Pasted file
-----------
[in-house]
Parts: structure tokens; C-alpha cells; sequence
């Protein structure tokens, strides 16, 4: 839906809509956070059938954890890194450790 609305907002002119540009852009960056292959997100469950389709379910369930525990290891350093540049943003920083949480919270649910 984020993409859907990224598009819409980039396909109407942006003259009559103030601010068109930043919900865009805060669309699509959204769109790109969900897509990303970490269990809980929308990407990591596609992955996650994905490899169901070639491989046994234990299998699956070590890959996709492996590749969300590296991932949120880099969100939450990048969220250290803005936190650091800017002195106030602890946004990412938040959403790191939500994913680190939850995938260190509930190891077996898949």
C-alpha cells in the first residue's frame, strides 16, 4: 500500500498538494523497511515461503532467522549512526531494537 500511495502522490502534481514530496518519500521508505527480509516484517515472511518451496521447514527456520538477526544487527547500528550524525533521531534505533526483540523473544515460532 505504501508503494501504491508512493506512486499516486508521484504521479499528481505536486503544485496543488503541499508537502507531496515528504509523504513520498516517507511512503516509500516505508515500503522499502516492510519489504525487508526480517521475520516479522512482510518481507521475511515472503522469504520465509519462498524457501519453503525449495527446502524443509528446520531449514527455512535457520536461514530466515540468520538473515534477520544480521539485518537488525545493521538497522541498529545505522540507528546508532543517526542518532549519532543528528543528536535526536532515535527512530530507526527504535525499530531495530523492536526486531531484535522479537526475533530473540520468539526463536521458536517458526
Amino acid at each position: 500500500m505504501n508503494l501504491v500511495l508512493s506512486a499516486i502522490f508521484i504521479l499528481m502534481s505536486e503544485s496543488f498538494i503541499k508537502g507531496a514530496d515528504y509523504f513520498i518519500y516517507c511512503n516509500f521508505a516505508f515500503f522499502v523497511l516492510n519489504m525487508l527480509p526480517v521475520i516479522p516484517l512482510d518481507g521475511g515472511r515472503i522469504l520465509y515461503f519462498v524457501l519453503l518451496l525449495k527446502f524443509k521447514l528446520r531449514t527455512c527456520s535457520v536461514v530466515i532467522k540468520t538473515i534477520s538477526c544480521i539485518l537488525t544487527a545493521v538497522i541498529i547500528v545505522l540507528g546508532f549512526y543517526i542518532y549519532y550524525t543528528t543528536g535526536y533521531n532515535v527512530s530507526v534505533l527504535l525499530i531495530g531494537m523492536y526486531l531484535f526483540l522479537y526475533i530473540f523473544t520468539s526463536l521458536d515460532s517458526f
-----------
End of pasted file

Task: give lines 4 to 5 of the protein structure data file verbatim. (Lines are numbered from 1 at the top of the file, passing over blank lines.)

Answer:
C-alpha cells in the first residue's frame, strides 16, 4: 500500500498538494523497511515461503532467522549512526531494537 500511495502522490502534481514530496518519500521508505527480509516484517515472511518451496521447514527456520538477526544487527547500528550524525533521531534505533526483540523473544515460532 505504501508503494501504491508512493506512486499516486508521484504521479499528481505536486503544485496543488503541499508537502507531496515528504509523504513520498516517507511512503516509500516505508515500503522499502516492510519489504525487508526480517521475520516479522512482510518481507521475511515472503522469504520465509519462498524457501519453503525449495527446502524443509528446520531449514527455512535457520536461514530466515540468520538473515534477520544480521539485518537488525545493521538497522541498529545505522540507528546508532543517526542518532549519532543528528543528536535526536532515535527512530530507526527504535525499530531495530523492536526486531531484535522479537526475533530473540520468539526463536521458536517458526
Amino acid at each position: 500500500m505504501n508503494l501504491v500511495l508512493s506512486a499516486i502522490f508521484i504521479l499528481m502534481s505536486e503544485s496543488f498538494i503541499k508537502g507531496a514530496d515528504y509523504f513520498i518519500y516517507c511512503n516509500f521508505a516505508f515500503f522499502v523497511l516492510n519489504m525487508l527480509p526480517v521475520i516479522p516484517l512482510d518481507g521475511g515472511r515472503i522469504l520465509y515461503f519462498v524457501l519453503l518451496l525449495k527446502f524443509k521447514l528446520r531449514t527455512c527456520s535457520v536461514v530466515i532467522k540468520t538473515i534477520s538477526c544480521i539485518l537488525t544487527a545493521v538497522i541498529i547500528v545505522l540507528g546508532f549512526y543517526i542518532y549519532y550524525t543528528t543528536g535526536y533521531n532515535v527512530s530507526v534505533l527504535l525499530i531495530g531494537m523492536y526486531l531484535f526483540l522479537y526475533i530473540f523473544t520468539s526463536l521458536d515460532s517458526f